Nicole Dennis-Benn (’13) in the NYT!

Nicole Dennis-Benn (’13) in the NYT!

Forbidden Love, and a View of Jamaica Beyond the Beaches

Nicole Dennis-Benn’s debut novel, “Here Comes the Sun,” is about Margot, a young woman in Jamaica coming to terms with her sexuality and dealing with the encroachment of tourism on her village. Ms. Dennis-Benn, who left Jamaica at 17 to go to college and received her bachelor’s degree from Cornell University, discussed the book in an email interview and the effect she hopes it will have on visitors to her home country. Edited excerpts from the conversation are below.

What role do you think literature can play in teaching cultures about each other?

While writing “Here Comes the Sun,” I wanted readers to see the other side of paradise; I wanted them to see the real people behind the fantasy life advertised in commercials. Next time a reader visits any place — be it Jamaica or Thailand or India — perhaps now they might be more inclined to venture outside the gates of the resort.

Read the rest of the profile here: Forbidden Love, and a View of Jamaica Beyond the Beaches

Kimbilio in POETS & WRITERS!

Kimbilio in POETS & WRITERS!

Kimbilio Nurtures Black Writers


March/April 2016


While Cave Canem’s annual retreat for African American poets has been changing the literary landscape for the past twenty years, the writing community has lacked a similar resource for African American fiction writers. That is, it did until 2013, when writers David Haynes and Sanderia Smith launched the Kimbilio Retreat. Now in its third year, the retreat is held annually in Taos, New Mexico, and is dedicated to supporting and empowering black fiction writers from America and the greater African diaspora.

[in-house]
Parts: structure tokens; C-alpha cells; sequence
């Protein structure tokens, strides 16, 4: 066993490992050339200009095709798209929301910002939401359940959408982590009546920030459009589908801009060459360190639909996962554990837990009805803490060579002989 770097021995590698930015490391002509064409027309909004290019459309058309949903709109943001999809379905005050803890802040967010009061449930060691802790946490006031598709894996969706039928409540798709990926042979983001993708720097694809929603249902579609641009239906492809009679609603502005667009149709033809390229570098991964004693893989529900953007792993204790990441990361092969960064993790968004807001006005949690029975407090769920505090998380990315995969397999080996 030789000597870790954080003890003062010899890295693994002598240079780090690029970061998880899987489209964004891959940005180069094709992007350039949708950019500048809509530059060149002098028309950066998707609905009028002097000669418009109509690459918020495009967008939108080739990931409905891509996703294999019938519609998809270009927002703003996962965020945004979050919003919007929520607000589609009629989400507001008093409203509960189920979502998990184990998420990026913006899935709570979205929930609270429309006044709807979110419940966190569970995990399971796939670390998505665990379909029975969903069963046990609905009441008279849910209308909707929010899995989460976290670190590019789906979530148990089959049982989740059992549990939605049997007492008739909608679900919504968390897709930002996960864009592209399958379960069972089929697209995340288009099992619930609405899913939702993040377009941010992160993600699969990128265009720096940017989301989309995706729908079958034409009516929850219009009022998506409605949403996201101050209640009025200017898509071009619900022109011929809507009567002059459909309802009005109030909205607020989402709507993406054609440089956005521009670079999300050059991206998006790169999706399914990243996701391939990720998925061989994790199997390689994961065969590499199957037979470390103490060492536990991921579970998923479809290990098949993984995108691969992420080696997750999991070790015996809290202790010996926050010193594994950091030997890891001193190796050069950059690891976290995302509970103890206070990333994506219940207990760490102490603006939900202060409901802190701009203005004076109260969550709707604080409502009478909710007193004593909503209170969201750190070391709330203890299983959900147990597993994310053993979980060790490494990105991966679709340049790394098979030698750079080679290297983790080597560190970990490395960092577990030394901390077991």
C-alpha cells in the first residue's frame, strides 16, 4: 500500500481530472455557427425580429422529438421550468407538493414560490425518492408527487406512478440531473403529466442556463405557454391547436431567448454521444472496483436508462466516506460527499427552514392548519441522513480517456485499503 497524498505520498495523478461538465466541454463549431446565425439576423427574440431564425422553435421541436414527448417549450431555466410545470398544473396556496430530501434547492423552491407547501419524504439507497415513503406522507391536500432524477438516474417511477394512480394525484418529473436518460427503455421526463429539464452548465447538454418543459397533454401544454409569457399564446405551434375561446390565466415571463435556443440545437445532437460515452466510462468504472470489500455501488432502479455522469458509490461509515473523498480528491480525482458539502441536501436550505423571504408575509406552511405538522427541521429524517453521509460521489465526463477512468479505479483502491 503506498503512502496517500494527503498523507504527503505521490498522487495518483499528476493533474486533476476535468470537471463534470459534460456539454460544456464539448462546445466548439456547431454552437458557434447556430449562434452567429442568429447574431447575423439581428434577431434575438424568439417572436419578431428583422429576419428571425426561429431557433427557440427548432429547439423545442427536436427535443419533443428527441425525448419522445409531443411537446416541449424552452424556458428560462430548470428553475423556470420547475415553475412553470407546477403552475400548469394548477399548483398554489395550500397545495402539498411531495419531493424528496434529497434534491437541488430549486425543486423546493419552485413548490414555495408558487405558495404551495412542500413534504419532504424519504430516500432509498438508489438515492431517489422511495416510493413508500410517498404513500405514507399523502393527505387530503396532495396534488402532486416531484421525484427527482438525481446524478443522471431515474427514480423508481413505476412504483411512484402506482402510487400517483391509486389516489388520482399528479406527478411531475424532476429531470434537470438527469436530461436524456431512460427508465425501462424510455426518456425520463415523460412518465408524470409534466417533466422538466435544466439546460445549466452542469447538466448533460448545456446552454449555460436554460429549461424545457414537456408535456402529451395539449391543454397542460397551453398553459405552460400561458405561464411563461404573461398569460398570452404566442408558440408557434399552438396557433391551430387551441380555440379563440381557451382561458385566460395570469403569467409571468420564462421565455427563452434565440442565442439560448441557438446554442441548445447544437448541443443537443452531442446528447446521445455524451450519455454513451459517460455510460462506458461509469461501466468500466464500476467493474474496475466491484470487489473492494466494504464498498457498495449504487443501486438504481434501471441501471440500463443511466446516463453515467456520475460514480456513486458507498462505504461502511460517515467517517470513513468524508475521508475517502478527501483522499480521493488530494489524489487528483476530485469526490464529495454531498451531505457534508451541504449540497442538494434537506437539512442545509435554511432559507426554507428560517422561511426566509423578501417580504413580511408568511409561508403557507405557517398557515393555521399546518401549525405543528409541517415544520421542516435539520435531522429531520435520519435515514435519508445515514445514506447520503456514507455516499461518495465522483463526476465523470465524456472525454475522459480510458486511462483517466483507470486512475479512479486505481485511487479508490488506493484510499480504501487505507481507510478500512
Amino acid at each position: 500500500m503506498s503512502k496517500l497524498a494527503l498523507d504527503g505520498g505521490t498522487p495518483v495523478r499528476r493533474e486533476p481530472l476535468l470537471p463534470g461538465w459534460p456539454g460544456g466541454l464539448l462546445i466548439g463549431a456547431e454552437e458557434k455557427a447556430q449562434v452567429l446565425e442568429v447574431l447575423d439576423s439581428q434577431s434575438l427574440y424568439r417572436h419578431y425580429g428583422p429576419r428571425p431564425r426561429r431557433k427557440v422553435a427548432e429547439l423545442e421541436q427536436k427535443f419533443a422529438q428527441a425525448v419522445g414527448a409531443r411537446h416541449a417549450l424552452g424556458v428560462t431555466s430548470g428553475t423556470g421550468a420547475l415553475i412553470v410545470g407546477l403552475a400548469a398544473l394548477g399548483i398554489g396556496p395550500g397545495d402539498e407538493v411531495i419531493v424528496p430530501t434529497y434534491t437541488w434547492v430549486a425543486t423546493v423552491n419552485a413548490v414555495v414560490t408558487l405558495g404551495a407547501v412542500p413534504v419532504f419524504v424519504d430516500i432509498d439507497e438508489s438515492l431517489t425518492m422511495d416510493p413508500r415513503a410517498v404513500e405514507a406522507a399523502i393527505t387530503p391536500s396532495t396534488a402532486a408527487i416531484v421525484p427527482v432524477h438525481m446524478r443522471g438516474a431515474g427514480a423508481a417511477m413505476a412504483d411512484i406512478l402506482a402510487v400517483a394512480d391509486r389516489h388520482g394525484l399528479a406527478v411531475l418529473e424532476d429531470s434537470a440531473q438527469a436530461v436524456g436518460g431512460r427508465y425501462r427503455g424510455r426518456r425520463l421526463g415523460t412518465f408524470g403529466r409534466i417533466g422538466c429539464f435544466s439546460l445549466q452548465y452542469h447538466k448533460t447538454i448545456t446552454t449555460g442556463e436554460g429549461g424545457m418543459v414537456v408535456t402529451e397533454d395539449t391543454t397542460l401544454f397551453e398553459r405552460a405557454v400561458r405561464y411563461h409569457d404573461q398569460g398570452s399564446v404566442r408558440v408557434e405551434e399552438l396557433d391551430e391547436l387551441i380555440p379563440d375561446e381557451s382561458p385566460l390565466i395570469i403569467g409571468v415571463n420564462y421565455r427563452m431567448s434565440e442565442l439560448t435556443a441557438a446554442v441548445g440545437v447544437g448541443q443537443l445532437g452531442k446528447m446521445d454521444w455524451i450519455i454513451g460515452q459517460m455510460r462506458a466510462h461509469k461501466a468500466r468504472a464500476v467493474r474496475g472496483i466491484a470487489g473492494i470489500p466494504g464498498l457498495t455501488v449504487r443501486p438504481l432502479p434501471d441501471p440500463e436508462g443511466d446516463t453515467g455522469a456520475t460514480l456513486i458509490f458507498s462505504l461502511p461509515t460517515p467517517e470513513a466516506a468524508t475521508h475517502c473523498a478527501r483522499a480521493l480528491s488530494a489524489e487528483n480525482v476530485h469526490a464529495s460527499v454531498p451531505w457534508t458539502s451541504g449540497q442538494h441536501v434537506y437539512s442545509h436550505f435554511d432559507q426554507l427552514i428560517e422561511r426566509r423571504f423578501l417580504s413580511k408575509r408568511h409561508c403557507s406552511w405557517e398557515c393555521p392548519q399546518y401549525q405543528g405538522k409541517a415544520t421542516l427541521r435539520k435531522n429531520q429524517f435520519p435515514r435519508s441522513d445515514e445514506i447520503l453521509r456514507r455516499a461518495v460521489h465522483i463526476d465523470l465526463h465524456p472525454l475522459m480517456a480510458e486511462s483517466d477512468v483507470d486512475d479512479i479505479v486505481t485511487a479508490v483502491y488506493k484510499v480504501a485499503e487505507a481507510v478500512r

After acquiring funding from the English department of Southern Methodist University (SMU), where Haynes teaches, Haynes and Smith met with the leadership of Cave Canem, as well as with other peer organizations serving writers of color, such as Kundiman and Canto Mundo, to develop their retreat model: a week of workshops, classes, and time to write for a small group of fellows. The two cofounders then relied on their network of African American fiction writers to recruit applicants, faculty members, and application judges. Victor LaValle and Emily Raboteau joined the advisory board during the planning stages, in 2012, and ZZ Packer and Dolen Perkins-Valdez came on as instructors for the inaugural retreat in July 2013.

Read the rest of the article here:  Kimbilio in Poets & Writers or in the March/April edition of the print magazine.